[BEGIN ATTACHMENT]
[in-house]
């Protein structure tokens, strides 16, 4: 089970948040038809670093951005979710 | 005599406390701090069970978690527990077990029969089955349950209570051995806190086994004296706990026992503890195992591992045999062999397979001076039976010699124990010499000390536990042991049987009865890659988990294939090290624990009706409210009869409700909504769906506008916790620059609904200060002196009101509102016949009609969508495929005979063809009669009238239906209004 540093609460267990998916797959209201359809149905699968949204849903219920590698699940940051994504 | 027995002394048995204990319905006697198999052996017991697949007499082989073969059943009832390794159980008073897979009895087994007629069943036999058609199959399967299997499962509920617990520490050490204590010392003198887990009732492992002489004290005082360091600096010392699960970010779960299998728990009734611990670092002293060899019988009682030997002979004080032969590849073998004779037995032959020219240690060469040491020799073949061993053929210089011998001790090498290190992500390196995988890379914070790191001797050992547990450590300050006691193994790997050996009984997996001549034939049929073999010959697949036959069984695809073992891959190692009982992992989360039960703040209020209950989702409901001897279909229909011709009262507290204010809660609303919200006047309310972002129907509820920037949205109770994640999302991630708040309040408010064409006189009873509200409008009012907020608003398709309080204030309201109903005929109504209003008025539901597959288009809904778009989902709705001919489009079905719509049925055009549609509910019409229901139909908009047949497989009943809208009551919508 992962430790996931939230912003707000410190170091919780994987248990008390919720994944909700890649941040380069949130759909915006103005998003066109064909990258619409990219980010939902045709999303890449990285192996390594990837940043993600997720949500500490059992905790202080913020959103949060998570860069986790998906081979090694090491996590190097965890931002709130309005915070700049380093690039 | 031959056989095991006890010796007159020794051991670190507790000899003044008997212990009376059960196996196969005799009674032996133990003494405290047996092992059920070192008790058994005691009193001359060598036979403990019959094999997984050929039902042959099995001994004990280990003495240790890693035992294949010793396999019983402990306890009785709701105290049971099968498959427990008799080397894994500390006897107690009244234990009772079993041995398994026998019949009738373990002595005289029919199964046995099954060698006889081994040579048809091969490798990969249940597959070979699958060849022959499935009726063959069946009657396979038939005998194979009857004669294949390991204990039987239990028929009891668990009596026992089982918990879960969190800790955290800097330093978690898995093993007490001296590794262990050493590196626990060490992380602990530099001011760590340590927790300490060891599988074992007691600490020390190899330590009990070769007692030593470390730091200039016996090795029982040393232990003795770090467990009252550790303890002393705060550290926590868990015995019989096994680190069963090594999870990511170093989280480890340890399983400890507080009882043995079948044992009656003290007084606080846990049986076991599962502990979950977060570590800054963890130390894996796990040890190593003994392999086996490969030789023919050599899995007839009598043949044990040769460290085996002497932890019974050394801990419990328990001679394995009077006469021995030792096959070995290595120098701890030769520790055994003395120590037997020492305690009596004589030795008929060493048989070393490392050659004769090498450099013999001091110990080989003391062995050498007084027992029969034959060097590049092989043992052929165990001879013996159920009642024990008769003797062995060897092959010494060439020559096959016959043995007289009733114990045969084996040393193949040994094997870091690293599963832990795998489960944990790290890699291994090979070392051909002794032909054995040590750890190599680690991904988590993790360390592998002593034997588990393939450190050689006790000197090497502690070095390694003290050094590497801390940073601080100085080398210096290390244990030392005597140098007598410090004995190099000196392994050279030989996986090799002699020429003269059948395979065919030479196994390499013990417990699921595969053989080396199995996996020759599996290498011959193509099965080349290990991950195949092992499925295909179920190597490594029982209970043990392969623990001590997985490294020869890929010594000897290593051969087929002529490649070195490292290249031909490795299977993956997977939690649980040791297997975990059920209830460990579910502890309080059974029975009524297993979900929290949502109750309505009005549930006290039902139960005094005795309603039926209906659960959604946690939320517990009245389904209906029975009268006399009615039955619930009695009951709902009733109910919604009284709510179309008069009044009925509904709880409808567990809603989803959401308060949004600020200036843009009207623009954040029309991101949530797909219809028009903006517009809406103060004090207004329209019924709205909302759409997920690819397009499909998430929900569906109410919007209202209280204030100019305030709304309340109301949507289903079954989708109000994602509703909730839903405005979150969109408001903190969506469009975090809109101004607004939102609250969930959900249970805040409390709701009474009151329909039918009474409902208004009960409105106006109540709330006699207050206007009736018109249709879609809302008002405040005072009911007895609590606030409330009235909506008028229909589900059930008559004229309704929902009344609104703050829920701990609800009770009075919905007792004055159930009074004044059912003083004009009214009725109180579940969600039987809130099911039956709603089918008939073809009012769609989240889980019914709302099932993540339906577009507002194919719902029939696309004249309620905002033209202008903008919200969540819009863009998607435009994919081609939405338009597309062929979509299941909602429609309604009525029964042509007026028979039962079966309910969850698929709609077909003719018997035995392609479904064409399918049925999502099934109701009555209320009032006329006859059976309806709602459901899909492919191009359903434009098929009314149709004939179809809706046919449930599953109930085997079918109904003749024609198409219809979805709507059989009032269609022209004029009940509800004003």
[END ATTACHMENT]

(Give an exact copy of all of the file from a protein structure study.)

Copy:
[in-house]
């Protein structure tokens, strides 16, 4: 089970948040038809670093951005979710 | 005599406390701090069970978690527990077990029969089955349950209570051995806190086994004296706990026992503890195992591992045999062999397979001076039976010699124990010499000390536990042991049987009865890659988990294939090290624990009706409210009869409700909504769906506008916790620059609904200060002196009101509102016949009609969508495929005979063809009669009238239906209004 540093609460267990998916797959209201359809149905699968949204849903219920590698699940940051994504 | 027995002394048995204990319905006697198999052996017991697949007499082989073969059943009832390794159980008073897979009895087994007629069943036999058609199959399967299997499962509920617990520490050490204590010392003198887990009732492992002489004290005082360091600096010392699960970010779960299998728990009734611990670092002293060899019988009682030997002979004080032969590849073998004779037995032959020219240690060469040491020799073949061993053929210089011998001790090498290190992500390196995988890379914070790191001797050992547990450590300050006691193994790997050996009984997996001549034939049929073999010959697949036959069984695809073992891959190692009982992992989360039960703040209020209950989702409901001897279909229909011709009262507290204010809660609303919200006047309310972002129907509820920037949205109770994640999302991630708040309040408010064409006189009873509200409008009012907020608003398709309080204030309201109903005929109504209003008025539901597959288009809904778009989902709705001919489009079905719509049925055009549609509910019409229901139909908009047949497989009943809208009551919508 992962430790996931939230912003707000410190170091919780994987248990008390919720994944909700890649941040380069949130759909915006103005998003066109064909990258619409990219980010939902045709999303890449990285192996390594990837940043993600997720949500500490059992905790202080913020959103949060998570860069986790998906081979090694090491996590190097965890931002709130309005915070700049380093690039 | 031959056989095991006890010796007159020794051991670190507790000899003044008997212990009376059960196996196969005799009674032996133990003494405290047996092992059920070192008790058994005691009193001359060598036979403990019959094999997984050929039902042959099995001994004990280990003495240790890693035992294949010793396999019983402990306890009785709701105290049971099968498959427990008799080397894994500390006897107690009244234990009772079993041995398994026998019949009738373990002595005289029919199964046995099954060698006889081994040579048809091969490798990969249940597959070979699958060849022959499935009726063959069946009657396979038939005998194979009857004669294949390991204990039987239990028929009891668990009596026992089982918990879960969190800790955290800097330093978690898995093993007490001296590794262990050493590196626990060490992380602990530099001011760590340590927790300490060891599988074992007691600490020390190899330590009990070769007692030593470390730091200039016996090795029982040393232990003795770090467990009252550790303890002393705060550290926590868990015995019989096994680190069963090594999870990511170093989280480890340890399983400890507080009882043995079948044992009656003290007084606080846990049986076991599962502990979950977060570590800054963890130390894996796990040890190593003994392999086996490969030789023919050599899995007839009598043949044990040769460290085996002497932890019974050394801990419990328990001679394995009077006469021995030792096959070995290595120098701890030769520790055994003395120590037997020492305690009596004589030795008929060493048989070393490392050659004769090498450099013999001091110990080989003391062995050498007084027992029969034959060097590049092989043992052929165990001879013996159920009642024990008769003797062995060897092959010494060439020559096959016959043995007289009733114990045969084996040393193949040994094997870091690293599963832990795998489960944990790290890699291994090979070392051909002794032909054995040590750890190599680690991904988590993790360390592998002593034997588990393939450190050689006790000197090497502690070095390694003290050094590497801390940073601080100085080398210096290390244990030392005597140098007598410090004995190099000196392994050279030989996986090799002699020429003269059948395979065919030479196994390499013990417990699921595969053989080396199995996996020759599996290498011959193509099965080349290990991950195949092992499925295909179920190597490594029982209970043990392969623990001590997985490294020869890929010594000897290593051969087929002529490649070195490292290249031909490795299977993956997977939690649980040791297997975990059920209830460990579910502890309080059974029975009524297993979900929290949502109750309505009005549930006290039902139960005094005795309603039926209906659960959604946690939320517990009245389904209906029975009268006399009615039955619930009695009951709902009733109910919604009284709510179309008069009044009925509904709880409808567990809603989803959401308060949004600020200036843009009207623009954040029309991101949530797909219809028009903006517009809406103060004090207004329209019924709205909302759409997920690819397009499909998430929900569906109410919007209202209280204030100019305030709304309340109301949507289903079954989708109000994602509703909730839903405005979150969109408001903190969506469009975090809109101004607004939102609250969930959900249970805040409390709701009474009151329909039918009474409902208004009960409105106006109540709330006699207050206007009736018109249709879609809302008002405040005072009911007895609590606030409330009235909506008028229909589900059930008559004229309704929902009344609104703050829920701990609800009770009075919905007792004055159930009074004044059912003083004009009214009725109180579940969600039987809130099911039956709603089918008939073809009012769609989240889980019914709302099932993540339906577009507002194919719902029939696309004249309620905002033209202008903008919200969540819009863009998607435009994919081609939405338009597309062929979509299941909602429609309604009525029964042509007026028979039962079966309910969850698929709609077909003719018997035995392609479904064409399918049925999502099934109701009555209320009032006329006859059976309806709602459901899909492919191009359903434009098929009314149709004939179809809706046919449930599953109930085997079918109904003749024609198409219809979805709507059989009032269609022209004029009940509800004003």